India Votes — and What It Might Mean for the United States


May 5, 2014

Hindu saints stand in line to cast their votes at a polling station in the western Indian city of Ahmedabad April 30, 2014

Hindu saints stand in line to cast their votes at a polling station in the western Indian city of Ahmedabad

photo by Reuters/Stringer

This commentary originally appeared on and The RAND Blog on May 5, 2014.

India is in the midst of its national elections, a massive exercise involving 825 million voters that takes weeks to complete. When the votes are counted, it is expected that the Bharatiya Janata Party (BJP) will emerge as the winner and be tasked with forming a new government. How will India change, and how will relations with the United States develop under a BJP-led government?

The BJP's candidate for prime minister is Narendra Modi, currently chief minister of Gujarat. As one of that state's longest-serving chief ministers, Modi's record has been closely inspected. Many impartial observers praise his growth record but criticize him for being anti-poor and anti-minority. On the latter point, he has been accused of violating religious freedom by the U.S. government, which has refused to grant him a visa since 2005 for his alleged role in suppressing Christian and Muslim rights in Gujarat.

Modi's election campaign projects him in a different light on social issues while stressing his record on development. Contrary to his anti-minority campaigns in Gujarat state elections, he has sought to reassure minorities as the prime ministerial candidate. He has addressed Muslim audiences and remarked that he would like Muslims to carry a “Quran in one hand and a computer in the other.” Critics say India's Muslims, several million of whom reside in Gujarat, are unlikely to be impressed. The real target of such reformist comments is likely the country's “moderate majority” Hindu population on which the election truly depends.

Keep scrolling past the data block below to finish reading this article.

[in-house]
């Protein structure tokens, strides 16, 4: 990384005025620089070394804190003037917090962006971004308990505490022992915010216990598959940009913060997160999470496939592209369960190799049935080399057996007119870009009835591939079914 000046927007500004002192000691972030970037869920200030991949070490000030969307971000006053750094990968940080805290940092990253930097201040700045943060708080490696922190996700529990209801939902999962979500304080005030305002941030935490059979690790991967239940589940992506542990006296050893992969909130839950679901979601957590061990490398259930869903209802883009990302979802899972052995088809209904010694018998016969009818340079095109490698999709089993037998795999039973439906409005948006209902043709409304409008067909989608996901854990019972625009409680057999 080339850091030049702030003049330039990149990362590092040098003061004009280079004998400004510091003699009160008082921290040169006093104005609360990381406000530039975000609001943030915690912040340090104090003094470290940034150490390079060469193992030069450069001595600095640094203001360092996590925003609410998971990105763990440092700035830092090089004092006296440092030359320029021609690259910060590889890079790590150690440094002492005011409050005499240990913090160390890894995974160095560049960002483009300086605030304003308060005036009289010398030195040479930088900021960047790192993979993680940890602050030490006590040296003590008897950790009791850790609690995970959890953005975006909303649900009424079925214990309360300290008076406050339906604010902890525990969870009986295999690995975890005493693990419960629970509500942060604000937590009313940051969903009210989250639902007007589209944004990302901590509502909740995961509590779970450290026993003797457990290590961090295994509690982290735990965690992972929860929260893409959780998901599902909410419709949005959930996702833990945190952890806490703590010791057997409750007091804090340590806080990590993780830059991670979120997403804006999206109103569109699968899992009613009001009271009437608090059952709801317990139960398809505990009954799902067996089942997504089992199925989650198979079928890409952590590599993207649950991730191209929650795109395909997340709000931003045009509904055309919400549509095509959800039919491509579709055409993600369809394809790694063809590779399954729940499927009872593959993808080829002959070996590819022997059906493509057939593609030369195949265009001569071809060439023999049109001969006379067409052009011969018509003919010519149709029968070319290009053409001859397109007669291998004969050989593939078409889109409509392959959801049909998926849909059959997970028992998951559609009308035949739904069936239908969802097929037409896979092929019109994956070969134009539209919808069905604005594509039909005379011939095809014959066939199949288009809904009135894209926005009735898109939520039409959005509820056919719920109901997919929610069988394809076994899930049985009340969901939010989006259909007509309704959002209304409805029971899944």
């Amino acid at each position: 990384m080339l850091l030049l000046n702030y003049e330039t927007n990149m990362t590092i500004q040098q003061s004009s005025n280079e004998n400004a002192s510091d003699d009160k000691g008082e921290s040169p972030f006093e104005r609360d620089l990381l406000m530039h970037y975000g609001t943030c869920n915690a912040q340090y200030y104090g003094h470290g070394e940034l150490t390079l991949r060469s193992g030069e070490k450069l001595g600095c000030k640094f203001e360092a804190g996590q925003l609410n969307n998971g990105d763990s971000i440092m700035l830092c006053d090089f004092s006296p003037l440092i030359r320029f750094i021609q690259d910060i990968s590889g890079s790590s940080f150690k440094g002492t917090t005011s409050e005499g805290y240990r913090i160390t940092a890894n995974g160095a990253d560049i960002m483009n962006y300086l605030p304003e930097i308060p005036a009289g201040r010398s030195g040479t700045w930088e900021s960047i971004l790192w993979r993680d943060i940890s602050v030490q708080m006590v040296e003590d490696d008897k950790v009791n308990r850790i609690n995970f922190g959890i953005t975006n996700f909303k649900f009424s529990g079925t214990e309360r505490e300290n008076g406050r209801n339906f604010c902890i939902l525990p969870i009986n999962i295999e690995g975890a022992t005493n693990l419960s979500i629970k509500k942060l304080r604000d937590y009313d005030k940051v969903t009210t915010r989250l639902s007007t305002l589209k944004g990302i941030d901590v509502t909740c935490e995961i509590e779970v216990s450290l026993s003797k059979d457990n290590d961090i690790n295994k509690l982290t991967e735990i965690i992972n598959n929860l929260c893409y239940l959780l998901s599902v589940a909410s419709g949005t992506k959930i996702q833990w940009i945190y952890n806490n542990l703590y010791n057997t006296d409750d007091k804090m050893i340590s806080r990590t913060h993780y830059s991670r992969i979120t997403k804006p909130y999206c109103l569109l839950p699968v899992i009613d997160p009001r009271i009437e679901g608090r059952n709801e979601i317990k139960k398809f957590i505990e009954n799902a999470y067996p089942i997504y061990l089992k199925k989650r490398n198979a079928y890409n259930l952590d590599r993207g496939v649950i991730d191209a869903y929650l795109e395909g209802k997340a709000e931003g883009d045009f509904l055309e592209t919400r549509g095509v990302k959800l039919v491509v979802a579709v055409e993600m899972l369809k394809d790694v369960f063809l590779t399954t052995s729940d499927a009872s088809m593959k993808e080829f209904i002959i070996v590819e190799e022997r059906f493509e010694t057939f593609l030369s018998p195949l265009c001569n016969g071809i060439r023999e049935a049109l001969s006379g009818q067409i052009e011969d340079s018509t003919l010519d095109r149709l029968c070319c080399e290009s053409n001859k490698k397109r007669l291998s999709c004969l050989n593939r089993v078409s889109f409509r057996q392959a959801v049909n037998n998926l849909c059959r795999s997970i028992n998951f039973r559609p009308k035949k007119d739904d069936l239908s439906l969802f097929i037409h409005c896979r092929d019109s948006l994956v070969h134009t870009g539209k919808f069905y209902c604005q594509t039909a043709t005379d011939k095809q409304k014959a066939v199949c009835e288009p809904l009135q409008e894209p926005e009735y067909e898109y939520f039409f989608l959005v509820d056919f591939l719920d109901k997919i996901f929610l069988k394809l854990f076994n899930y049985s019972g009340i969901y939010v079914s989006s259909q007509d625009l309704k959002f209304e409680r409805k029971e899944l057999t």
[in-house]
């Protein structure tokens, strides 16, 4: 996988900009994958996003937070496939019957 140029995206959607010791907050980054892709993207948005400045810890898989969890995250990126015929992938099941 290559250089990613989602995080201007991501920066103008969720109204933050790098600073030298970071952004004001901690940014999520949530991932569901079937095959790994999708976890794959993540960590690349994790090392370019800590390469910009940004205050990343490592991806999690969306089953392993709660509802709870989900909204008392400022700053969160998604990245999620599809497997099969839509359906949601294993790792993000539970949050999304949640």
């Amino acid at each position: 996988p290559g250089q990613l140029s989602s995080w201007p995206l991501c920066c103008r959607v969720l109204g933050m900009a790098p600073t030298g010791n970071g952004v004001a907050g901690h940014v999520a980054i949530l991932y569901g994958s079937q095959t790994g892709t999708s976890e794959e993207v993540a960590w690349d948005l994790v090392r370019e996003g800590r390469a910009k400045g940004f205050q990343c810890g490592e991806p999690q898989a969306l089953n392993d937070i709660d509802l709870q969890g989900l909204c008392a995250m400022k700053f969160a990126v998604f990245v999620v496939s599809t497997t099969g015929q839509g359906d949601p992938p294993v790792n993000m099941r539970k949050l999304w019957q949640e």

Votes for the BJP will probably be as much votes against the incumbent Congress party as votes for Modi. India's Congress, whose pro-business and pro-poor stance has been a winning combination for the past 10 years, has also built a staggering record of corruption. This, some observers say, explains how a country with an average growth rate of nearly 8 percent over the past decade is still unable to provide most of its citizens with basic health, education and other social services. An adept campaigner, Modi has succeeded in making his anti-corruption stance the centerpiece of his campaign and showcasing his state as one with good civic infrastructure, particularly power and roads.

Whether or not Modi has changed his positions, he will still likely be forced to moderate his stance on social issues if elected prime minister. He will not have the luxury of five years between elections as he did in Gujarat. This five-year window allowed Modi to put behind him events that alienated minorities (the horrifying anti-Muslim riots occurred less than six months into his first term) and polarized the Hindu population by focusing on growth in the latter part of his term. But as prime minister, Modi will have to calculate how his agenda will affect BJP candidates in state elections, which take place every year. Next up is Maharashtra, a key state for the party, which will hold elections in late 2014. Maharashtra is a socially progressive state where a BJP coalition ally, the Shiv Sena, is a leading opponent of the incumbent Congress party. Any strong moves by Modi to promote an anti-minority agenda as prime minister would likely hurt the Shiv Sena's electoral prospects. So, Modi is likely to double down on his growth agenda — which is what the electorate wants.